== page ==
The first choice for this particular trip is performing very well indeed.  I'm 200 pages in and loving it.  It's Nick Hornby's Juliet, Naked .  Hornby has an amazing skill to juggle humor, deft characterization, deep insights into music and art and also a real understanding of how people act and why.  It's been a really entertaining read so far.

Also, the cover is awesome.  I was staring at it for quite a while before it suddenly hit me that it was more than just a set of ear buds. 

Saturday, January 16, 2010

The Traditional Aiport Post: NAZIS!

At the airport this morning I had to wait in line.  I am not accustomed to this because of how much I travel.  I am usually whisked to the front, politely acknowledged, frisked, and then sent off to never be spoken to again.  It's not unlike a blind date in that sense.  However, today, I had to stand in line.

Directly in front of me were two polite and soft spoken African American gentlemen.  And directly behind me was a loud, brash, outspoken man with a big swastika tattooed on his forearm.  Of course, in an attempt by the author to make the Nazi seem worthy of our compassion, the Nazi was trying to help his mother get her ticket changed for her flight.  On the other hand, there was a lot of unpleasant tones of voice passing between mom and son.  On a third hand, if I can be allowed a third hand, he had almost certainly parked his Harley in the garage and carried his mom and her luggage from the bike into the airport.  And no, I am not making fun of Harleys, he just happened to have one and I could tell that because he said so.

NOW TO THE ACTION... I know you are waiting for that sudden fistfight that will break out, where the Nazis and the understandably upset African American gentlemen will start fighting one another, and I will stand between them yelling about racial reconciliation and how we're genetically nearly identical and how race is a construct created for ease of generalities in the scientific community.  But instead, everyone stood in line, civil as mice, willing the airline employees to work harder, faster, and better so they could solve all our problems and take away our baggage and wish us a bon voyage.

There wasn't a fight or anything.  C'mon, people, it's not a t.v. show, this is real life.

THE END

Thursday, January 14, 2010

In which a child is wearing a faux coonskin cap, to my pleasure and his chagrin

Dropping my girls off at school, I noticed a young man wearing a faux coonskin cap, set at a jaunty angle upon his head. It reminded me of my own youth, of a strange little (actually functioning) horn made to look like it came off an animal, and of Disneyland which is, I think, where I got my own coonskin cap (faux save for the tail which was REAL and no, it never occurred to me at the time that there was a maimed raccoon out there, sitting on someone's back fence and lamenting his lack of a striped tail). Strangely, I had been singing the "Davy Crockett" theme song to myself only the day before (or, that is to say, I had been singing the phrases I remembered so that it sounded like this: "something something something something, killed him a 'bar' when he was only three...").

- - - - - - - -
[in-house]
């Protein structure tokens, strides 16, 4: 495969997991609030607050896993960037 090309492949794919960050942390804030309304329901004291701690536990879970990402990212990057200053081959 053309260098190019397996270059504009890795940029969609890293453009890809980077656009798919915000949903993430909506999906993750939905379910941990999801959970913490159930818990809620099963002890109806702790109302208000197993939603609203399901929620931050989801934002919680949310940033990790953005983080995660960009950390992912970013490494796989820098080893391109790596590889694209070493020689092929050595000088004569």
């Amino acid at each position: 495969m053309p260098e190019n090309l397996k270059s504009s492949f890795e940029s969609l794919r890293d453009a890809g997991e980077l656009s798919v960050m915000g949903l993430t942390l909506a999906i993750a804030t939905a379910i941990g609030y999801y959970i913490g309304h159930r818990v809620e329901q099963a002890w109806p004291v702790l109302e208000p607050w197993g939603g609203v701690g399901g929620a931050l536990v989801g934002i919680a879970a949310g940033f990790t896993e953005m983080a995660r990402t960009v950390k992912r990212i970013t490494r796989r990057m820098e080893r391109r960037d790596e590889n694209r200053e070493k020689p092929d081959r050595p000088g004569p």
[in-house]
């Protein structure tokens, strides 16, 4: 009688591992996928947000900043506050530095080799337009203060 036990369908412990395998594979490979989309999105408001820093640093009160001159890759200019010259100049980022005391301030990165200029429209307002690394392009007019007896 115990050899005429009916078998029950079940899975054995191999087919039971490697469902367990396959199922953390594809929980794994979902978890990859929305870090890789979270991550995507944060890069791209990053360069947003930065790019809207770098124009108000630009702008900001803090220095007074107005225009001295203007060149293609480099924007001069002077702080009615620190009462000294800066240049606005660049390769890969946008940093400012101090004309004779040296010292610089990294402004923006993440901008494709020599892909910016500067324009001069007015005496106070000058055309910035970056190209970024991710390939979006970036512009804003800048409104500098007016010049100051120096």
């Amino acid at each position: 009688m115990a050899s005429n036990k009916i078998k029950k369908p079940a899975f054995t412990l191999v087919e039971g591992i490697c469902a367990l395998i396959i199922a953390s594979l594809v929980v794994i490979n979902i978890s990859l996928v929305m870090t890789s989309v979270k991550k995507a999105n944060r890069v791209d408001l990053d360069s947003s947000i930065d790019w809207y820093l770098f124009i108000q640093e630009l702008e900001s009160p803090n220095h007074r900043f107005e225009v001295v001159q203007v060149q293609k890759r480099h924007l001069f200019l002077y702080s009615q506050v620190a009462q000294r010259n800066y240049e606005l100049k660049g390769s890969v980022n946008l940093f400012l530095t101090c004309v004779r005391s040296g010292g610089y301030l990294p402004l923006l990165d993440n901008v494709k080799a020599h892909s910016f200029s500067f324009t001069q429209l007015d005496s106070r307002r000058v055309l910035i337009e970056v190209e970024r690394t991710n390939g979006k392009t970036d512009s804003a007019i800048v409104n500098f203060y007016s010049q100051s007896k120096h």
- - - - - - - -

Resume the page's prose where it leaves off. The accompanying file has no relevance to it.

In any case, as I passed the young lad with the mammal-inspired cap I casually said, "Great hat.  It's really cool." 

And the boy's face fell.  I could tell I had ruined his whole day.  It was one of those moments where you can see a phone book length missive written in the disappointed eyes of a child, and I knew that several topics he was dealing with included: why a lame old man thought his hat was cool; I thought I was going to be a rebel wearing fur this close to Portland and now I am being encouraged by an authority figure for my act of daring; and, not least by any stretch, oh no have I made a terrible wardrobe choice and will my friends mock me instead of giving me an amazing nickname like Coonskin Cody.

I wanted to grab the kid and tell him it was going to be alright and that he could always take the hat off, but you and I both know that once you wear the coonskin hat into class you have to wear it all the way home.  There's no backing out.


So, kid, if you're out there, I hope you had a great day and were universally praised by your peers for your coonskin hat.  And if they mocked you and made fun of the hat, don't be ashamed.  Don't give them that power over you!  Wear your hat proudly, and, if you can, take it a step farther.  Get a pet raccoon and take it to school.  They won't be making fun of you then.  It's not too late, you can still turn this into a reservoir of cool the likes of which will cause them to the remember you from the fourth grade to the retirement home. I was proud to see your genesis, Coonskin Cody. 

Tuesday, January 12, 2010

Link It Up

You have been breathlessly waiting, I know, for the February issue of Writer's Digest, which features a brief interview with yours truly. Well, here it is. Also included is a lengthy interview with Sue Grafton.  You can see a longer, different version of my interview here, on Chuck Sambuchino's blog.

Other recent mentions of Imaginary Jesus include this post about Imaginary Jesus versus vampires and a paragraph long review of the book here (spoiler: he likes it!).  Two other reviews from my friends, Andy and Coach. That's right, Coach.  And in case you missed it, check out the short story by Adam Sabados, "Imaginary Road Trip". Part OnePart Two.

And, yes, I know, many of you are still behind on your Christmas gifts and you would like two things: a link to where you can buy Imaginary Jesus, and instructions on how to wrap a cat.  Well, there you go!

Monday, January 11, 2010

A Difference between Us as Experienced Parents and Us as New Parents


I've noticed as an experienced parent with a new baby that there are subtle changes in the way we parent.

For instance, yesterday I took charge of the baby for a short time and while I was with her she had a spectacular "blow out."  For those who are experienced parents, you will know what this means.  For those who have not spent sufficient time with infants to know what I am referring to, suffice it to say that it makes the noise of a blown out tire, but is significantly messier. After the typical struggle at the diaper changing station, which is public restrooms invariably is adorned with paintings of cartoon koalas for some inexplicable reason, she and I emerged, cleaned up, wearing new clothing, and ready for a bath.